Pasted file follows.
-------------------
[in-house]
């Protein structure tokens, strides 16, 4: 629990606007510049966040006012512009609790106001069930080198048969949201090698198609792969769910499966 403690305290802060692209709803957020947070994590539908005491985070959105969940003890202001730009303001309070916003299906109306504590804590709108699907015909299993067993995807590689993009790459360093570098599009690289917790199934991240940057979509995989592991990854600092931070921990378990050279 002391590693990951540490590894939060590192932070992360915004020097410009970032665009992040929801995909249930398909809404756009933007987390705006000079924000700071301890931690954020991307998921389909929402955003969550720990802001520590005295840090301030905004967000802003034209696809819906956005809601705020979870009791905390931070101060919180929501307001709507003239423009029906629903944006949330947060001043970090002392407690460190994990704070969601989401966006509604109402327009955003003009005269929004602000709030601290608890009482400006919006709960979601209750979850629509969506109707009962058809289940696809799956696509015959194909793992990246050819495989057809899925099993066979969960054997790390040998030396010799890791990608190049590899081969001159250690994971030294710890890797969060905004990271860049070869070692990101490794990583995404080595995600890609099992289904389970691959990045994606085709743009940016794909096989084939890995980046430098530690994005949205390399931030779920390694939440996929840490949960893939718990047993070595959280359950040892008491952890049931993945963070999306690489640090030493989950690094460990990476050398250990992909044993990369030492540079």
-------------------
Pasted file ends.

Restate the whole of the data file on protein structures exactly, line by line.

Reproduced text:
[in-house]
């Protein structure tokens, strides 16, 4: 629990606007510049966040006012512009609790106001069930080198048969949201090698198609792969769910499966 403690305290802060692209709803957020947070994590539908005491985070959105969940003890202001730009303001309070916003299906109306504590804590709108699907015909299993067993995807590689993009790459360093570098599009690289917790199934991240940057979509995989592991990854600092931070921990378990050279 002391590693990951540490590894939060590192932070992360915004020097410009970032665009992040929801995909249930398909809404756009933007987390705006000079924000700071301890931690954020991307998921389909929402955003969550720990802001520590005295840090301030905004967000802003034209696809819906956005809601705020979870009791905390931070101060919180929501307001709507003239423009029906629903944006949330947060001043970090002392407690460190994990704070969601989401966006509604109402327009955003003009005269929004602000709030601290608890009482400006919006709960979601209750979850629509969506109707009962058809289940696809799956696509015959194909793992990246050819495989057809899925099993066979969960054997790390040998030396010799890791990608190049590899081969001159250690994971030294710890890797969060905004990271860049070869070692990101490794990583995404080595995600890609099992289904389970691959990045994606085709743009940016794909096989084939890995980046430098530690994005949205390399931030779920390694939440996929840490949960893939718990047993070595959280359950040892008491952890049931993945963070999306690489640090030493989950690094460990990476050398250990992909044993990369030492540079």